While the protein osteopontin is elevated in the blood of people with sarcoidosis, the increased levels are not determined by known genetic factors, according to a recent study. Nevertheless, several DNA variants in the osteopontin gene were linked to specific disease characteristics, such as lung tissue involvement, fever, or significant weight loss.
The study, “The association between osteopontin gene polymorphisms, osteopontin expression and sarcoidosis,” was published in the journal PLOS ONE.
Osteopontin is a molecule that has been studied for its role in bone health and cancer formation, but it is also part of the immune system. The factor, which acts as a cytokine — the scientific name for a group of immune mediators — skews the immune system toward responses involving pro-inflammatory Th1 cells. Researchers also know that osteopontin suppresses anti-inflammatory IL-10 production.
In other diseases that are characterized by granuloma formation, including tuberculosis and silicosis, researchers have detected higher levels of osteopontin in both blood and tissue, and the factor is also increased in patients with certain inflammatory autoimmune diseases.
While earlier studies have observed that osteopontin is also increased in sarcoidosis patients, researchers at the Hebrew University Hadassah Medical Center noted that little is known about the genetic underpinnings of osteopontin levels in this patient group.
The gene coding for osteopontin holds more than 400 variations, of which the majority are single nucleotide variants — in which one DNA nucleotide is replaced by another. Some of these variants have been linked to inflammatory conditions.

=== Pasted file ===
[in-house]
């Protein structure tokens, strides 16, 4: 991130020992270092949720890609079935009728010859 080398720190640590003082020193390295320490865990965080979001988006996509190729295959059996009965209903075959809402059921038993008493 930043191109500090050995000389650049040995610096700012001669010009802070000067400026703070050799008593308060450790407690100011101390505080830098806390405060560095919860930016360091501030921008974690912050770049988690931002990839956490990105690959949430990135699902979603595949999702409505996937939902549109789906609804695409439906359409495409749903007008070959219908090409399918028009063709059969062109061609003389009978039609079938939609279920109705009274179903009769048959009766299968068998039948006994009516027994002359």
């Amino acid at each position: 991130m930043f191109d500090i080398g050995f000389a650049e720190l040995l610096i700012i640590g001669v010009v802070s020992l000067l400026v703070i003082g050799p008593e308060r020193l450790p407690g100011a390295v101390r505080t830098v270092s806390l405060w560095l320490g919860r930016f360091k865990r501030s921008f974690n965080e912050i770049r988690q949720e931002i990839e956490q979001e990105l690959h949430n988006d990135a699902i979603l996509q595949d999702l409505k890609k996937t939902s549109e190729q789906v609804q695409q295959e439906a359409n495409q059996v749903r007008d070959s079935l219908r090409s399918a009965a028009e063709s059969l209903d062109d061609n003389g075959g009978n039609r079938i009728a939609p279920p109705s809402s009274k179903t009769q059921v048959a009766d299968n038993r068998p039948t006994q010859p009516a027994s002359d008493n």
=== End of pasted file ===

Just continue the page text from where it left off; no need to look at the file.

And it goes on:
The Hadassah research team selected four variants to see whether they had any impact in the levels of the factor, or features of sarcoidosis in a group of 113 patients. The patients were compared to a group of 79 healthy people, or controls. The patient group was composed of 18 percent of people of Arab origin and 80 percent of Jewish origin.
Patients had significantly higher levels of osteopontin in blood plasma. In the patient group, current and ex-smokers had higher levels than people who never smoked. Patients who had a rash or other skin sarcoidosis symptoms had lower levels of the factor.
Patients and controls were equally likely to carry any of the four gene variants analyzed, which did not impact the levels of osteopontin. However, some of the variants were linked to specific disease characteristics. One variant was more common in people with lung tissue disease. Fever or a significant weight loss was linked to three other gene variants.
“Osteopontin protein levels are elevated in sarcoidosis. We found no evidence for an association between SNPs [genetic variants] on the osteopontin gene and plasma [osteopontin] levels or the presence of sarcoidosis, however, an association between genotype and several phenotypic clinical parameters of disease was observed,” the team concluded.
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